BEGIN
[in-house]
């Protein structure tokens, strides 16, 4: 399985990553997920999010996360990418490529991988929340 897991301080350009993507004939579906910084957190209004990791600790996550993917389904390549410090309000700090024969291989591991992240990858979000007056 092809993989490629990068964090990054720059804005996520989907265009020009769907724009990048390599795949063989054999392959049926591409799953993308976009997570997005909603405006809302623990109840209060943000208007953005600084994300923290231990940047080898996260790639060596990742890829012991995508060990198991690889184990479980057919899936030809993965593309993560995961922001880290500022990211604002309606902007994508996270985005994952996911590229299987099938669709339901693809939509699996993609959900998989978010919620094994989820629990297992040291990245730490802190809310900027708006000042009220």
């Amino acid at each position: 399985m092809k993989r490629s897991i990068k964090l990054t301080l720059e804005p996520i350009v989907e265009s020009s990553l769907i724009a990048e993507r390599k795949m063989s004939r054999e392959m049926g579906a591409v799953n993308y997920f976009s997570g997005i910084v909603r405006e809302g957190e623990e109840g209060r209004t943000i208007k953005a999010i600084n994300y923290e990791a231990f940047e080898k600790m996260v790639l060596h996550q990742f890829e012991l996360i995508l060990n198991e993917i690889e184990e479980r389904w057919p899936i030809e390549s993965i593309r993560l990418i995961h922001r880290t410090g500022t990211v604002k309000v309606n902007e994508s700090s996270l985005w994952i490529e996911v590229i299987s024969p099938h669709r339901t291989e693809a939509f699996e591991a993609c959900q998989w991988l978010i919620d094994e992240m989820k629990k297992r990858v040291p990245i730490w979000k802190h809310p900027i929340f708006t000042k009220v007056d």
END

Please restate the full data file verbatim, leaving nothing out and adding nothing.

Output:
[in-house]
């Protein structure tokens, strides 16, 4: 399985990553997920999010996360990418490529991988929340 897991301080350009993507004939579906910084957190209004990791600790996550993917389904390549410090309000700090024969291989591991992240990858979000007056 092809993989490629990068964090990054720059804005996520989907265009020009769907724009990048390599795949063989054999392959049926591409799953993308976009997570997005909603405006809302623990109840209060943000208007953005600084994300923290231990940047080898996260790639060596990742890829012991995508060990198991690889184990479980057919899936030809993965593309993560995961922001880290500022990211604002309606902007994508996270985005994952996911590229299987099938669709339901693809939509699996993609959900998989978010919620094994989820629990297992040291990245730490802190809310900027708006000042009220």
């Amino acid at each position: 399985m092809k993989r490629s897991i990068k964090l990054t301080l720059e804005p996520i350009v989907e265009s020009s990553l769907i724009a990048e993507r390599k795949m063989s004939r054999e392959m049926g579906a591409v799953n993308y997920f976009s997570g997005i910084v909603r405006e809302g957190e623990e109840g209060r209004t943000i208007k953005a999010i600084n994300y923290e990791a231990f940047e080898k600790m996260v790639l060596h996550q990742f890829e012991l996360i995508l060990n198991e993917i690889e184990e479980r389904w057919p899936i030809e390549s993965i593309r993560l990418i995961h922001r880290t410090g500022t990211v604002k309000v309606n902007e994508s700090s996270l985005w994952i490529e996911v590229i299987s024969p099938h669709r339901t291989e693809a939509f699996e591991a993609c959900q998989w991988l978010i919620d094994e992240m989820k629990k297992r990858v040291p990245i730490w979000k802190h809310p900027i929340f708006t000042k009220v007056d």